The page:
We have to assimilate from the past what is good and great in it, reject the bad, and move forward. Rejecting the bad does not mean pretending that it did not exist. That pretence could prove as toxic as a splinter that has buried itself deep under the skin and is left to fester. Unlike the splinter, which can be dug out, the evil of the past cannot be undone. But it must honestly be acknowledged, and remedied to the extent possible.
Ever since humankind acquired the ability to produce more than was required to subsist, that surplus had been taken away from the producers and shared with others, to permit specialisation of different kinds of labour, including the intellectual, the spiritual and the administrative. In different parts of the world, different forms of social organisation were adopted to enable this process. Slaves were themselves property and whatever they produced belonged to their owners. The European peasant had to not only perform free labour, when demanded, for the liege but also hand over their surplus as rent.
Accost, spurn the bad
But in no society was the social organisation as oppressive and dehumanising as in India. The hierarchical caste system, with the Brahmin at the top — lord of all creation, according to the Manusmriti — and the performers of assorted manual labour at the bottom, not just enabled material exploitation but also ingrained human degradation, some castes being deemed untouchable, even unseeable. Caste encouraged specialised skills and their transfer as tradition, but denied the toilers access to education and barred social mobility even across generations — all legitimised by a theology centred on the sins of past births. And this was wholly disingenuous because the core philosophy of Advaita preaches the essential unity of all things animate and inanimate.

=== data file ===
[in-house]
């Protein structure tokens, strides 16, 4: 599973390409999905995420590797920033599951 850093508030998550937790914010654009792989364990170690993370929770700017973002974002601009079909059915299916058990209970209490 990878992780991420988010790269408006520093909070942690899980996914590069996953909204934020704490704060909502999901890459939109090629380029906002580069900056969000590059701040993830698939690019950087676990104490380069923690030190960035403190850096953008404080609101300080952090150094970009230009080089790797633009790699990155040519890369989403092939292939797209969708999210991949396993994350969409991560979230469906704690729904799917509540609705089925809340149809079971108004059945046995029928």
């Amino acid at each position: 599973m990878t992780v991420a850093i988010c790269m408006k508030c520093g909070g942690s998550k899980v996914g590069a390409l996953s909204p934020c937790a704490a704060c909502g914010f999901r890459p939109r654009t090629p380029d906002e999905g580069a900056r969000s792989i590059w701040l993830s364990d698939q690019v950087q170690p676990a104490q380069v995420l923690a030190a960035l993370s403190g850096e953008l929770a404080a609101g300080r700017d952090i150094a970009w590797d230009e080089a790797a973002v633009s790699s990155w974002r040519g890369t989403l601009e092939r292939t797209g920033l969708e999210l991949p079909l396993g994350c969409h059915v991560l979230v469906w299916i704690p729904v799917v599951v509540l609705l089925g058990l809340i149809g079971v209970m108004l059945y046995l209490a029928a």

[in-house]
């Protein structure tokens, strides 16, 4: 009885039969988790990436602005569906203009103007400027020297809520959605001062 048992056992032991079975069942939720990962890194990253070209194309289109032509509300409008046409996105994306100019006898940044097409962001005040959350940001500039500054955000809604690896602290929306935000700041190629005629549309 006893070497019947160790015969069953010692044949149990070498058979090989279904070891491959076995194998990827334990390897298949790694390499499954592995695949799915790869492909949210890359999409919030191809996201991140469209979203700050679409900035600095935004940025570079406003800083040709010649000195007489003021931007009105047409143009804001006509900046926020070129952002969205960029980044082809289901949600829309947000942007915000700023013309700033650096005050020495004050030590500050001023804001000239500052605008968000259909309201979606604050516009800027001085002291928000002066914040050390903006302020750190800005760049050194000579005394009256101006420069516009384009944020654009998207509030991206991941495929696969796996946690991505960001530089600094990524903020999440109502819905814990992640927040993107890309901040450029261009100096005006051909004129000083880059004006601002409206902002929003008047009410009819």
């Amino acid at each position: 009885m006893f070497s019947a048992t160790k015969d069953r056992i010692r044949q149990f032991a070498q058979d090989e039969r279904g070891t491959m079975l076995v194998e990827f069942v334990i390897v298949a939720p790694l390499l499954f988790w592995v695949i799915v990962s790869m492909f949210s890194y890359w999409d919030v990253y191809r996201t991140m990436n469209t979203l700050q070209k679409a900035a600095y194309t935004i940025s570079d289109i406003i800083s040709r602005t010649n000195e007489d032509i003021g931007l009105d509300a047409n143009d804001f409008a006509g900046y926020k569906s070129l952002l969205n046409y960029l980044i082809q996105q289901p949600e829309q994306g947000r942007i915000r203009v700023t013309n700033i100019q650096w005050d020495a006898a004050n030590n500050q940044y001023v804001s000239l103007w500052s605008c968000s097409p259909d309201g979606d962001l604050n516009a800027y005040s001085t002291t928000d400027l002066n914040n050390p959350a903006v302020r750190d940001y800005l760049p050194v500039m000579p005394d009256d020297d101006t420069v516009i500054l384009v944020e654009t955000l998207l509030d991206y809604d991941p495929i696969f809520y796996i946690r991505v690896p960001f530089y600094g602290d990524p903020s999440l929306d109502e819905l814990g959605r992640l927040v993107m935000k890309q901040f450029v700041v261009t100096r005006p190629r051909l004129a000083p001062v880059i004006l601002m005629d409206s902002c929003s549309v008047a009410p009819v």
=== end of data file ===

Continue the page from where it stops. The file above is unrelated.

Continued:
Going after Muslim atrocities of the past to derogate from their citizenship in the present valorises retribution in the present for sins of the past. Whom should the subaltern castes hold to account for past atrocities against their ancestors? What is their reparation?
To pretend such atrocities did not exist or that to acknowledge them is to trash Hinduism — Google’s upper caste employees forced the company in the US to de-invite a Dalit activist, calling her Hinduphobic — is to feed resentment and foster schism.
Eradicating caste is implicit in the democratic agenda. Building inclusive democracy, of which a cultural renewal minus caste hegemony is a vital part, is the way forward. Excluding Muslims harms not just Muslims and India’s democracy-in-the-making, but also the transition of Hindus to a cohesive community of equals.
This article was first published in The Federal as It’s time India chased glory, not past sins on 14 June 2022.
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About the Author
TK Arun is a Senior Journalist and Columnist based in Delhi.